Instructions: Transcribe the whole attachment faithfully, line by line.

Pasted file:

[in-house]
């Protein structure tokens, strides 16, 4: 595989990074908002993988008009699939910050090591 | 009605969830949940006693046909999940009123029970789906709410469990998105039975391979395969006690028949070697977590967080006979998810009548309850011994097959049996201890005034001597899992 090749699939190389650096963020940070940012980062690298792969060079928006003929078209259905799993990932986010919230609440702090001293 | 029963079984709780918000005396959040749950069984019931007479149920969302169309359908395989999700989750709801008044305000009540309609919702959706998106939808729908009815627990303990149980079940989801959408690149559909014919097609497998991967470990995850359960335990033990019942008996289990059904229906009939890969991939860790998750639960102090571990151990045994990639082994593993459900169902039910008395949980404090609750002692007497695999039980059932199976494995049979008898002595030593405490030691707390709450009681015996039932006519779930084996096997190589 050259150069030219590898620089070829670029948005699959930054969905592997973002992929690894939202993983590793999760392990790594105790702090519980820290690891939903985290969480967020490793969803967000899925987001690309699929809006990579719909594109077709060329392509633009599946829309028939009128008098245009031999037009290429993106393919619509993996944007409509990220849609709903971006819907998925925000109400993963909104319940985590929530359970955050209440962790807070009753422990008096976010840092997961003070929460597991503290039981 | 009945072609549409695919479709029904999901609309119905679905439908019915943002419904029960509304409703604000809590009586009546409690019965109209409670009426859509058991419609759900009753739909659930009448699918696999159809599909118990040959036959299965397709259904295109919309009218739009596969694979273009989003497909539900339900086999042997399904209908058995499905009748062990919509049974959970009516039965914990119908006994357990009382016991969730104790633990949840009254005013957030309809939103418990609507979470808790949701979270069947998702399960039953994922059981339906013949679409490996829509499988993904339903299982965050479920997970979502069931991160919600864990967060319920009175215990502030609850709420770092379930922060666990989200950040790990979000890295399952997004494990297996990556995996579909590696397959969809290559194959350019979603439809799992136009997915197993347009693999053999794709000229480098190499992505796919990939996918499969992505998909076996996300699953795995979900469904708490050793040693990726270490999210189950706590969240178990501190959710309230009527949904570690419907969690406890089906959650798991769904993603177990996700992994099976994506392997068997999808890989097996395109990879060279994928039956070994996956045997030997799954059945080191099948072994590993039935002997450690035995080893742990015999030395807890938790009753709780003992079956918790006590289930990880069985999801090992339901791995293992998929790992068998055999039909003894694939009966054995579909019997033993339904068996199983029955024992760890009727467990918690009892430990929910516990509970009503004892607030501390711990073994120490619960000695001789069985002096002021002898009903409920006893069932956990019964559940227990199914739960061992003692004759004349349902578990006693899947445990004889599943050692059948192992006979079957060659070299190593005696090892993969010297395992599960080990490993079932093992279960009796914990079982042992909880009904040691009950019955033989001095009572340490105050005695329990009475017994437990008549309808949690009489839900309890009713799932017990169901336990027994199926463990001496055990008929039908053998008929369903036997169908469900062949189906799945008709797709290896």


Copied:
[in-house]
């Protein structure tokens, strides 16, 4: 595989990074908002993988008009699939910050090591 | 009605969830949940006693046909999940009123029970789906709410469990998105039975391979395969006690028949070697977590967080006979998810009548309850011994097959049996201890005034001597899992 090749699939190389650096963020940070940012980062690298792969060079928006003929078209259905799993990932986010919230609440702090001293 | 029963079984709780918000005396959040749950069984019931007479149920969302169309359908395989999700989750709801008044305000009540309609919702959706998106939808729908009815627990303990149980079940989801959408690149559909014919097609497998991967470990995850359960335990033990019942008996289990059904229906009939890969991939860790998750639960102090571990151990045994990639082994593993459900169902039910008395949980404090609750002692007497695999039980059932199976494995049979008898002595030593405490030691707390709450009681015996039932006519779930084996096997190589 050259150069030219590898620089070829670029948005699959930054969905592997973002992929690894939202993983590793999760392990790594105790702090519980820290690891939903985290969480967020490793969803967000899925987001690309699929809006990579719909594109077709060329392509633009599946829309028939009128008098245009031999037009290429993106393919619509993996944007409509990220849609709903971006819907998925925000109400993963909104319940985590929530359970955050209440962790807070009753422990008096976010840092997961003070929460597991503290039981 | 009945072609549409695919479709029904999901609309119905679905439908019915943002419904029960509304409703604000809590009586009546409690019965109209409670009426859509058991419609759900009753739909659930009448699918696999159809599909118990040959036959299965397709259904295109919309009218739009596969694979273009989003497909539900339900086999042997399904209908058995499905009748062990919509049974959970009516039965914990119908006994357990009382016991969730104790633990949840009254005013957030309809939103418990609507979470808790949701979270069947998702399960039953994922059981339906013949679409490996829509499988993904339903299982965050479920997970979502069931991160919600864990967060319920009175215990502030609850709420770092379930922060666990989200950040790990979000890295399952997004494990297996990556995996579909590696397959969809290559194959350019979603439809799992136009997915197993347009693999053999794709000229480098190499992505796919990939996918499969992505998909076996996300699953795995979900469904708490050793040693990726270490999210189950706590969240178990501190959710309230009527949904570690419907969690406890089906959650798991769904993603177990996700992994099976994506392997068997999808890989097996395109990879060279994928039956070994996956045997030997799954059945080191099948072994590993039935002997450690035995080893742990015999030395807890938790009753709780003992079956918790006590289930990880069985999801090992339901791995293992998929790992068998055999039909003894694939009966054995579909019997033993339904068996199983029955024992760890009727467990918690009892430990929910516990509970009503004892607030501390711990073994120490619960000695001789069985002096002021002898009903409920006893069932956990019964559940227990199914739960061992003692004759004349349902578990006693899947445990004889599943050692059948192992006979079957060659070299190593005696090892993969010297395992599960080990490993079932093992279960009796914990079982042992909880009904040691009950019955033989001095009572340490105050005695329990009475017994437990008549309808949690009489839900309890009713799932017990169901336990027994199926463990001496055990008929039908053998008929369903036997169908469900062949189906799945008709797709290896």